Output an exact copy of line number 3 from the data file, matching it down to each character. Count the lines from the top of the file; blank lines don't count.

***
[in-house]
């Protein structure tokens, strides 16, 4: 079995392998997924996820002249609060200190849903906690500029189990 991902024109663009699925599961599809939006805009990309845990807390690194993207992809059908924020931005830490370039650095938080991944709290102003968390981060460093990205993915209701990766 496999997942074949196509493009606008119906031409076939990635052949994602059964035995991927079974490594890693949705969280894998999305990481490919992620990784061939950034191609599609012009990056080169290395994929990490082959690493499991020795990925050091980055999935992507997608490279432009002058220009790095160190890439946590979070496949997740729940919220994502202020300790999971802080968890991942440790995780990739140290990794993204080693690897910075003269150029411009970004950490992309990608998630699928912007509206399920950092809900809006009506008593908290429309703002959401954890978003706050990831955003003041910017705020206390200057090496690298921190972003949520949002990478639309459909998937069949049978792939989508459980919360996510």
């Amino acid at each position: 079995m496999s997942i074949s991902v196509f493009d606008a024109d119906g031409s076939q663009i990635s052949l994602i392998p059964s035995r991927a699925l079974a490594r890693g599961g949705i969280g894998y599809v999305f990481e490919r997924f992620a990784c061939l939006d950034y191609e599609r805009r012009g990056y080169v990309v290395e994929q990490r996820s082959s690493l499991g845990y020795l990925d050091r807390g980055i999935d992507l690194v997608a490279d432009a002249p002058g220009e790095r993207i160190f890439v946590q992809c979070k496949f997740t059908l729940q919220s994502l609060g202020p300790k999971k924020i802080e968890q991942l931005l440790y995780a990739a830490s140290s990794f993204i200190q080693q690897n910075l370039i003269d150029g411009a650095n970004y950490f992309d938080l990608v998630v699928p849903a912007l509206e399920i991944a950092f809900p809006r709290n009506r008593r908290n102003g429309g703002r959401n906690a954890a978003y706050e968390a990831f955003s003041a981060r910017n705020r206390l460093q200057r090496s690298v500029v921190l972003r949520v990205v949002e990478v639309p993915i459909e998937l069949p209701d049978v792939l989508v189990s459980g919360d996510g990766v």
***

């Amino acid at each position: 079995m496999s997942i074949s991902v196509f493009d606008a024109d119906g031409s076939q663009i990635s052949l994602i392998p059964s035995r991927a699925l079974a490594r890693g599961g949705i969280g894998y599809v999305f990481e490919r997924f992620a990784c061939l939006d950034y191609e599609r805009r012009g990056y080169v990309v290395e994929q990490r996820s082959s690493l499991g845990y020795l990925d050091r807390g980055i999935d992507l690194v997608a490279d432009a002249p002058g220009e790095r993207i160190f890439v946590q992809c979070k496949f997740t059908l729940q919220s994502l609060g202020p300790k999971k924020i802080e968890q991942l931005l440790y995780a990739a830490s140290s990794f993204i200190q080693q690897n910075l370039i003269d150029g411009a650095n970004y950490f992309d938080l990608v998630v699928p849903a912007l509206e399920i991944a950092f809900p809006r709290n009506r008593r908290n102003g429309g703002r959401n906690a954890a978003y706050e968390a990831f955003s003041a981060r910017n705020r206390l460093q200057r090496s690298v500029v921190l972003r949520v990205v949002e990478v639309p993915i459909e998937l069949p209701d049978v792939l989508v189990s459980g919360d996510g990766v």